You can also use the “Shell Game” version of this game to teach Scent Work. With about three or four cups you can hide a treat under one of the cups. When it’s clear your dog is zeroing in on one of the cups because he or she is picking up on the scent of the treat under the cup, pick it up, and then let them have the treat, praising them as you do.

      6. Make sure to reward them every time! 

Dogs are pretty much exactly like humans in that the more praise and adoration they get, the more motivated they are to do something well. The same goes for Scent Work. The more you praise your dog and offer a reward like a treat when they’ve done well, the more likely they are to improve. Yes, Scent Work is something that’s intuitive for a dog, but that doesn’t mean they don’t want a little recognition!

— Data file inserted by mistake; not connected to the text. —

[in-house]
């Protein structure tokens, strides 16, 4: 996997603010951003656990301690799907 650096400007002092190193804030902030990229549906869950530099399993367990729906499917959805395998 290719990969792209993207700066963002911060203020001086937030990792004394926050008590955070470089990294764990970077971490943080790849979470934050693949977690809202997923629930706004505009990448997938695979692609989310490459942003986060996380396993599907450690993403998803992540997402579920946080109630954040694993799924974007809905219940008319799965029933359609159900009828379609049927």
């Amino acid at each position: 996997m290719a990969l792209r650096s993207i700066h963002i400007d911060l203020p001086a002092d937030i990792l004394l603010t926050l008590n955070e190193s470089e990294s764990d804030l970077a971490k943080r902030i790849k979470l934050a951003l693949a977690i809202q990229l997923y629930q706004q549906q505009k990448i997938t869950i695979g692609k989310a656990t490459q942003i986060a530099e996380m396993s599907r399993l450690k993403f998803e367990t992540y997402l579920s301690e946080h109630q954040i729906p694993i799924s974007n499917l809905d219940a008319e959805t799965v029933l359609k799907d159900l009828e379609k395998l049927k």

7. Keep your sessions short. 

As is the case with socialization or other puppy/dog training, there’s only so long a dog can train before they need a break. Keep your sessions short and productive so you don’t tucker your dog out.

That should at least give you a great foundation for getting your dog started in Scent Work. Even if your dog never becomes a bomb sniffing dog or ends up winning medals, playing scent training games is a wonderful way to spend some great, focused time together and make them feel great about their own natural abilities!

Trainer that reviewed this article

There is so much misinformation out there, we want to make sure we only provide the highest quality information to our community. We have all of our articles reviewed by qualified, positive-only trainers. The trainers that review our content are reviewed by other trainers to ensure that we have the best quality filters on our content. 

This is the trainer that reviewed this article:

Beth Joy, CPDT-KA, PMCT
Owner and Lead Trainer Unleashed Joy Dog Training – Mt. Airy, MD.
Certified Professional Dog Trainer (CPDT-KA)
www.unleashedjoy.com